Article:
6 min read

Tuesday Bolts: 4.9.19

Nick Gallo (okcthunder.com) previews tonight’s game against the Rockets: “Against a Houston team that ranks first in the NBA in 3-pointers attempted and made, along with fifth in steals and second in 3-point defense, including fourth in 3-point attempts allowed, the Thunder aims to get off to a strong start. While Donovan’s club did complete an incredible comeback down in Houston back in February, it can’t rely on those type of late game heroics again. Since the All-Star Break, slow starts have been an issue for the Thunder, shooting just 43.8 percent while giving up 51.7 percent shooting, including 42.3 percent from the 3-point line for a whopping 31 points per quarter. During the its current three-game winning streak, however, those numbers have dipped a bit, and the offense has returned to form, shooting 51.2 percent from the field and 40.7 percent from behind the arc while forcing five turnovers per first quarter. Having the right approach right out of the gates can make a substantial difference in the final outcome. Leaders like Russell Westbrook and Paul George take on the onus of responsibility. “My job is to make sure everybody is rolling,” Westbrook said. “Regardless of what’s going on, make sure all my guys have confidence to get the shots that they want.”

Armin Khansari (Dream Shake) previews the game from the other side: “This game is huge for both teams. A Houston win gives the Rockets a guaranteed top 3 seed and puts pressure on Denver to win out to avoid Houston leapfrogging them. The Thunder need the win to try to get to the fifth spot. It’s an odd choice here for OKC, as a win means they might get Houston in a 4-5 matchup (which they will believe they can win, since they will have just recently beat Houston to complete a 3-1 season series win), or if they lose they could end up at 6 or 7 and get the Rockets that way. Oklahoma City has struggled since the All-Star break (10-13), mostly due to injuries to Paul George and an inconsistent defense. However, the Thunder have won three straight and are coming in feeling much better about themselves than they did last week. For whatever reason, this is the team in the 5-8 group that gives Houston the most trouble and that means the Rockets would probably see anyone from the Jazz-Clippers-Spurs trio rather than OKC. The Thunder are going for the game for sure. They know that with a win they could lock in the Blazers in the first round, a team that OKC swept this season. A win would give OKC a realistic shot at a 4-5 or 3-6 matchup against a Portland team that won’t have the interior defensive presence to handle Russell Westbrook forays into the paint. Oh, and Russ is going to pissed tonight because like 8 NBA players said that he’s overrated in a poll conducted by The Athletic.”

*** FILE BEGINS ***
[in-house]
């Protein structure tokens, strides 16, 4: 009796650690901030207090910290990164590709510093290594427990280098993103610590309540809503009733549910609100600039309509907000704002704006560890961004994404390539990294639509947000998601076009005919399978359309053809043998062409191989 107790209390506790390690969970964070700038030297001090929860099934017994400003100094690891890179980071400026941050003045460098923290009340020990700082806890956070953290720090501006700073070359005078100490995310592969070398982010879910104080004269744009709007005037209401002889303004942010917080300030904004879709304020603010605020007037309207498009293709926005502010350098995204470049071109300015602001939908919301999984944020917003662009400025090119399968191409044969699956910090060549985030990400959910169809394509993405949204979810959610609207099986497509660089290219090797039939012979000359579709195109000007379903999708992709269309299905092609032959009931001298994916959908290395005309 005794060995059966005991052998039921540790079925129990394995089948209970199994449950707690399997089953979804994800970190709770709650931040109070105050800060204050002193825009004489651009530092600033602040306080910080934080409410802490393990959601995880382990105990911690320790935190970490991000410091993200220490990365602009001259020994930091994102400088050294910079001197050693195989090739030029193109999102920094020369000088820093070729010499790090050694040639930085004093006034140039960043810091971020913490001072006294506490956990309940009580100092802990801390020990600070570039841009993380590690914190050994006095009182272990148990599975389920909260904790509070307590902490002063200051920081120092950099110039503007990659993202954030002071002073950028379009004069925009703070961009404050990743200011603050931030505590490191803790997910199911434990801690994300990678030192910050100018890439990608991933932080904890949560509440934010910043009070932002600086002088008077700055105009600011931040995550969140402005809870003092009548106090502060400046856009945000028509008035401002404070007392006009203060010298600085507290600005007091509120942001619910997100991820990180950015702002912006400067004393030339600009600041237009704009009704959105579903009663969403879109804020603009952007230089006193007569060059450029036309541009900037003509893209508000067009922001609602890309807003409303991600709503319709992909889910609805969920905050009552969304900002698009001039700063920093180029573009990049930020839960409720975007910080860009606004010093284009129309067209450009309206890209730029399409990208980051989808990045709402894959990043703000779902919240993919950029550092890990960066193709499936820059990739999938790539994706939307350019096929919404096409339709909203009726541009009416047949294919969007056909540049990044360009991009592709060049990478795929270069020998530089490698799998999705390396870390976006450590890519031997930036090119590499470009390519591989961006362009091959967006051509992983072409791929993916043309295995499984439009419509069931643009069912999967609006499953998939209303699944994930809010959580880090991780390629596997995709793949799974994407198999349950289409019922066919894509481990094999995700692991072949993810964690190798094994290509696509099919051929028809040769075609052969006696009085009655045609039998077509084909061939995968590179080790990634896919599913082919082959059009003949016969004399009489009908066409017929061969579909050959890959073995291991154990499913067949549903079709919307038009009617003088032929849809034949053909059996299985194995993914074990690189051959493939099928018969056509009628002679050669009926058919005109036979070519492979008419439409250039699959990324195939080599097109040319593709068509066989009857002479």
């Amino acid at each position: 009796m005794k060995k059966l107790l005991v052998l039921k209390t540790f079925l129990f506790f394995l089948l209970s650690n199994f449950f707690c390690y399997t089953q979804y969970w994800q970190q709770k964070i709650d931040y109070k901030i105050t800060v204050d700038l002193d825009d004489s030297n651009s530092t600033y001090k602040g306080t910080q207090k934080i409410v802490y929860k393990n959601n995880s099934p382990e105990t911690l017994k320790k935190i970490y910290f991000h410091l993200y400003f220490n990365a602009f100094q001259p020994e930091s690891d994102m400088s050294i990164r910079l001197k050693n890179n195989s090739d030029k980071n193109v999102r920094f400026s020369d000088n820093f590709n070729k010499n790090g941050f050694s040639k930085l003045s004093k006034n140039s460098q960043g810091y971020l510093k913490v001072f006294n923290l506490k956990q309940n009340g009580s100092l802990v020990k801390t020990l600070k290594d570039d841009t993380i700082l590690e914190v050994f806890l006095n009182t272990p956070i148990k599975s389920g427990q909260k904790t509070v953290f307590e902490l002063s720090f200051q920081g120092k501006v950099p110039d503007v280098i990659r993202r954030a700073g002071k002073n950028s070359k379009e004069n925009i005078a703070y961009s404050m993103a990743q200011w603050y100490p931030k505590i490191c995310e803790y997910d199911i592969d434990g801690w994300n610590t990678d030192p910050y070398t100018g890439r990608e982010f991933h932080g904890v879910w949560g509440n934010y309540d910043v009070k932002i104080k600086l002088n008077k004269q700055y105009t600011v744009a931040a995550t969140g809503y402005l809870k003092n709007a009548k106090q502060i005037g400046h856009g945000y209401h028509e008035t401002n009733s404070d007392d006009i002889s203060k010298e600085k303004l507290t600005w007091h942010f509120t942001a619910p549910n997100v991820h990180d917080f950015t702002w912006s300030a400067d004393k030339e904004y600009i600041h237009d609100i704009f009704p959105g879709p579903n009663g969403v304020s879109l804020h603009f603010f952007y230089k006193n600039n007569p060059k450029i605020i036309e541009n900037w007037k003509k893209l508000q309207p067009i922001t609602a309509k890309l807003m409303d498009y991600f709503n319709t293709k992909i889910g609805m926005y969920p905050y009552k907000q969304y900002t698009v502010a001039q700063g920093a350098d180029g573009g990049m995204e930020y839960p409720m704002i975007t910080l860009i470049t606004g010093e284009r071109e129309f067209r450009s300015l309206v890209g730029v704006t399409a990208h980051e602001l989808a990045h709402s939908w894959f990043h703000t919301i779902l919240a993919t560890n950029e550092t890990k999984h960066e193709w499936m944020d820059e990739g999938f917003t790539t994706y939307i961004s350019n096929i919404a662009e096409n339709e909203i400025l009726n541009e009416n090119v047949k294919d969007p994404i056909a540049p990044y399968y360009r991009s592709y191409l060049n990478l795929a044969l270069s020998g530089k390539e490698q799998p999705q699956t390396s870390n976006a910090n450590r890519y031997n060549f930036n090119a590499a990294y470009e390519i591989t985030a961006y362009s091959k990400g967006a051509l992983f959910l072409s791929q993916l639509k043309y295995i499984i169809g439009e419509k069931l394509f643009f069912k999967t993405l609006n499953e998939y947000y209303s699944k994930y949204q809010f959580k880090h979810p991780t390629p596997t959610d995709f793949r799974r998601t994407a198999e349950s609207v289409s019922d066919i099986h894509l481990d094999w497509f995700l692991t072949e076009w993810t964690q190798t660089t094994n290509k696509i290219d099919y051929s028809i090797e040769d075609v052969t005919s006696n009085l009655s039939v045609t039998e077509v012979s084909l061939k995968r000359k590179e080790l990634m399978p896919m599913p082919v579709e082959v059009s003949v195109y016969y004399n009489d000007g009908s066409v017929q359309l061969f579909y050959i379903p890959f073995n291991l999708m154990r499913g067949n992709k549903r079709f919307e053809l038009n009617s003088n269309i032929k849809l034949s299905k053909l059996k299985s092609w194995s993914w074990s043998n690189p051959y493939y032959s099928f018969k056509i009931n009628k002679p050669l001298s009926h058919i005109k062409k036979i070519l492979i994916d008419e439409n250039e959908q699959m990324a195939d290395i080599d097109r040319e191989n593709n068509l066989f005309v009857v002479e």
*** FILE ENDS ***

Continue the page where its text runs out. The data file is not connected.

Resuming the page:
Cody Taylor (Thunder Wire) on Russell Westbrook winning Western Conference Player of the Week: “Oklahoma City Thunder point guard Russell Westbrook has been named the Western Conference Player of the Week, the NBA announced Monday afternoon. In three games, Westbrook averaged 22 points, 17 assists and 12.7 rebounds to lead the Thunder to a 3-0 record with wins over the Los Angeles Lakers, Detroit Pistons and Minnesota Timberwolves. Of course, Westbrook recorded the second 20-20-20 game in NBA history last week, in a win against the Lakers with at least 20 apiece in points, rebounds and assists. Specifically, Westbrook recorded 20 points, 20 rebounds and 21 assists.”

ESPN has Golden State as OKC’s most likely first round opponent: “What’s at stake for the NBA playoff race and draft lottery during the final two days of the NBA regular season? Three teams are competing for the final playoff spot in the East, and it should go down to the wire. Only one playoff matchup is set in either conference, with plenty of movement still possible throughout the West. The tank race has heated up, especially with traded and protected picks still very much up in the air. Here are the games to follow, what they mean and how ESPN’s Basketball Power Index (BPI) projects everything to shake out.”